Tennessean columnist compares citizenship oath to wedding vow; had been becoming "American" for yearsConsistently thoughtful Saritha Prabhu describes in her Tennessean column her oath of U.S. citizenship, which she and her husband took on the Friday before Thanksgiving this year. (A belated congratulations to Ms. Prabhu and her husband.)
"The Friday before Thanksgiving Day, Nov. 17, was a big day for us — my husband and I took the oath of U.S. citizenship. Fourteen years ago, we'd said 'I do' to each other and in this, our 15th year in the United States, we said 'I do' to this great nation."
"As a newly minted American, I guess I felt a little like one half of a cohabiting couple who, having lived together for long, decides to go and get that marriage license: It is an important step, but just a step that puts an official stamp on what you've been feeling for some time."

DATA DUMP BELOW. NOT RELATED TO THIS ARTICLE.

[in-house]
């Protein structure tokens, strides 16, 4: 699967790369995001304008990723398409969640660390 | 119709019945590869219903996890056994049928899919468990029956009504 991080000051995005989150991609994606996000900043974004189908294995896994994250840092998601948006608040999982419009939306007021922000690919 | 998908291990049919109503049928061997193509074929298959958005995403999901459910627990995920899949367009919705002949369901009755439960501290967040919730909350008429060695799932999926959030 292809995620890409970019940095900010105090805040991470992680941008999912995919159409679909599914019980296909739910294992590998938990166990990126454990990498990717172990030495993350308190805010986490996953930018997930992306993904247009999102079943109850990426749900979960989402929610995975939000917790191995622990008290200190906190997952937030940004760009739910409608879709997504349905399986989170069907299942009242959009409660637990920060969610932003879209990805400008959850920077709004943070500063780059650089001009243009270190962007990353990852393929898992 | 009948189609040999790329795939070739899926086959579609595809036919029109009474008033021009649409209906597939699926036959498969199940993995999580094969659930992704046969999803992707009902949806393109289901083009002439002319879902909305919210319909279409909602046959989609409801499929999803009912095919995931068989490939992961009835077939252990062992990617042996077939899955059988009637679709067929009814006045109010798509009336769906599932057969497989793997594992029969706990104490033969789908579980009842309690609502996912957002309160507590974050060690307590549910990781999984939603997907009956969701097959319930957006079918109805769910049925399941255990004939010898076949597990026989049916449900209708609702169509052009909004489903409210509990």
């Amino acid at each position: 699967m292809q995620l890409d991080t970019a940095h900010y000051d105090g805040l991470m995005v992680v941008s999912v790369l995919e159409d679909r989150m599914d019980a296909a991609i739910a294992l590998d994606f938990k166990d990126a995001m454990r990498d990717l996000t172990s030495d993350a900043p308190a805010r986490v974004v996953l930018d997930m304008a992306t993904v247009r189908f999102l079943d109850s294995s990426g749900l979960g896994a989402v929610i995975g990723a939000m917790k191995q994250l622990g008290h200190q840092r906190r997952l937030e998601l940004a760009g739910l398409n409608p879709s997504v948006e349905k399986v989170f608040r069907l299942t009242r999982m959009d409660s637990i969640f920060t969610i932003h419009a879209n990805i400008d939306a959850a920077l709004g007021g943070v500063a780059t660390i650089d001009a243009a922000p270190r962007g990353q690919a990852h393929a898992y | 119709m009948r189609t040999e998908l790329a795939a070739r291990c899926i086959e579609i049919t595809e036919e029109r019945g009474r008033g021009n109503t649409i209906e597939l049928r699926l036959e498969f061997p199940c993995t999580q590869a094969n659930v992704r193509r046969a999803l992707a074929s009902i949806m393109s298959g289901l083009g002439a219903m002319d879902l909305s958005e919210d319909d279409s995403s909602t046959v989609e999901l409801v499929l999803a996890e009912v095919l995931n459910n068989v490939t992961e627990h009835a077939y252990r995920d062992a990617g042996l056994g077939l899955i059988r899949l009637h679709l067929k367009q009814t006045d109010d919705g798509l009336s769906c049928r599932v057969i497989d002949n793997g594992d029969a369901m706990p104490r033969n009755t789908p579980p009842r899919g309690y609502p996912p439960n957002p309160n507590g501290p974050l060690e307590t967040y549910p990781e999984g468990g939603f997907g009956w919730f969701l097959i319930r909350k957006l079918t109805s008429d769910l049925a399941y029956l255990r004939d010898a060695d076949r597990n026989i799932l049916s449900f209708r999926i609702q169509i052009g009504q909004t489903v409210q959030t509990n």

"In legal terms, I had become an American that day, but I'd been becoming an American in gradual, incremental ways over the years — when I stopped feeling like a tourist here, when I went back 'home' to India but was secretly relieved to be back home here; when I volunteered for the first time, when I began taking an active interest in the issues facing this country. And I could go on and on."
Prabhu also described the U.S. approach toward immigrants as allowing them time to assimilate at their own pace, favoring it over Europe's harsher approach which she says alienates and marginalizes its immigrants.
The column promises to be the first in a series that will offer "a window into the whole naturalization process — the paperwork, the boning up on U.S. history and the Constitution for the interview, the oath and, most important, the internal conversation with the self that preceded all these steps."